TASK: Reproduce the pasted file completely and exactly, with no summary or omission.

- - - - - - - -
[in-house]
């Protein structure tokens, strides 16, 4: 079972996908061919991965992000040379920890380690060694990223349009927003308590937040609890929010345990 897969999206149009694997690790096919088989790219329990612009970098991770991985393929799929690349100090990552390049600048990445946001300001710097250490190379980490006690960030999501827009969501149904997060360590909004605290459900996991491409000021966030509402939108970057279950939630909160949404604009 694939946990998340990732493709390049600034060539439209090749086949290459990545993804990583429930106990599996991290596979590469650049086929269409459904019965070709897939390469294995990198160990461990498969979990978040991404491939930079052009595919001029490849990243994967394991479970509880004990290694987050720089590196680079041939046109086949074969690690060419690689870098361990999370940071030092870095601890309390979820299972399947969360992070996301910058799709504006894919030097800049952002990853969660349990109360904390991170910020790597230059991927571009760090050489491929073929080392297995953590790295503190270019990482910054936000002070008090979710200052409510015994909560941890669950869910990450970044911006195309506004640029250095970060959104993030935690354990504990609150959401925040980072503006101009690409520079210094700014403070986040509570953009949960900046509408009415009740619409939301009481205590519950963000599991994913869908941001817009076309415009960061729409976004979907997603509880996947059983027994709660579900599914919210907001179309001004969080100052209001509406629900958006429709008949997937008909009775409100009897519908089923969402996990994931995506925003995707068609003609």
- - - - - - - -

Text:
[in-house]
């Protein structure tokens, strides 16, 4: 079972996908061919991965992000040379920890380690060694990223349009927003308590937040609890929010345990 897969999206149009694997690790096919088989790219329990612009970098991770991985393929799929690349100090990552390049600048990445946001300001710097250490190379980490006690960030999501827009969501149904997060360590909004605290459900996991491409000021966030509402939108970057279950939630909160949404604009 694939946990998340990732493709390049600034060539439209090749086949290459990545993804990583429930106990599996991290596979590469650049086929269409459904019965070709897939390469294995990198160990461990498969979990978040991404491939930079052009595919001029490849990243994967394991479970509880004990290694987050720089590196680079041939046109086949074969690690060419690689870098361990999370940071030092870095601890309390979820299972399947969360992070996301910058799709504006894919030097800049952002990853969660349990109360904390991170910020790597230059991927571009760090050489491929073929080392297995953590790295503190270019990482910054936000002070008090979710200052409510015994909560941890669950869910990450970044911006195309506004640029250095970060959104993030935690354990504990609150959401925040980072503006101009690409520079210094700014403070986040509570953009949960900046509408009415009740619409939301009481205590519950963000599991994913869908941001817009076309415009960061729409976004979907997603509880996947059983027994709660579900599914919210907001179309001004969080100052209001509406629900958006429709008949997937008909009775409100009897519908089923969402996990994931995506925003995707068609003609």